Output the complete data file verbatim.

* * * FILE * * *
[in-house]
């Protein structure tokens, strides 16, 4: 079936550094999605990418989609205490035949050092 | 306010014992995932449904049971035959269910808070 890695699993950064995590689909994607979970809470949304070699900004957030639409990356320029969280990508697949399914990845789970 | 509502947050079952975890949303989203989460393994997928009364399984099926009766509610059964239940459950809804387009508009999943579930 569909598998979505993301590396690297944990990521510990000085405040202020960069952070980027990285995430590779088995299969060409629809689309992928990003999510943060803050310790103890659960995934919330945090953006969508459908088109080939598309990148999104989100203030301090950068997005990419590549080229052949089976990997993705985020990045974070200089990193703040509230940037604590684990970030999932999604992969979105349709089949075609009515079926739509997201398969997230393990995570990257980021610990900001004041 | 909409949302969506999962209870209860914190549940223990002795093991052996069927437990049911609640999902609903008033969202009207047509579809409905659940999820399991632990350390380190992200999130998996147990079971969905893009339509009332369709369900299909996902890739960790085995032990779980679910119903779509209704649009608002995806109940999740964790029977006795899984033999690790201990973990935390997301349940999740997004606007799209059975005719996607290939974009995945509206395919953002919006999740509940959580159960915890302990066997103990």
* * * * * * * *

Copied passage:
[in-house]
């Protein structure tokens, strides 16, 4: 079936550094999605990418989609205490035949050092 | 306010014992995932449904049971035959269910808070 890695699993950064995590689909994607979970809470949304070699900004957030639409990356320029969280990508697949399914990845789970 | 509502947050079952975890949303989203989460393994997928009364399984099926009766509610059964239940459950809804387009508009999943579930 569909598998979505993301590396690297944990990521510990000085405040202020960069952070980027990285995430590779088995299969060409629809689309992928990003999510943060803050310790103890659960995934919330945090953006969508459908088109080939598309990148999104989100203030301090950068997005990419590549080229052949089976990997993705985020990045974070200089990193703040509230940037604590684990970030999932999604992969979105349709089949075609009515079926739509997201398969997230393990995570990257980021610990900001004041 | 909409949302969506999962209870209860914190549940223990002795093991052996069927437990049911609640999902609903008033969202009207047509579809409905659940999820399991632990350390380190992200999130998996147990079971969905893009339509009332369709369900299909996902890739960790085995032990779980679910119903779509209704649009608002995806109940999740964790029977006795899984033999690790201990973990935390997301349940999740997004606007799209059975005719996607290939974009995945509206395919953002919006999740509940959580159960915890302990066997103990």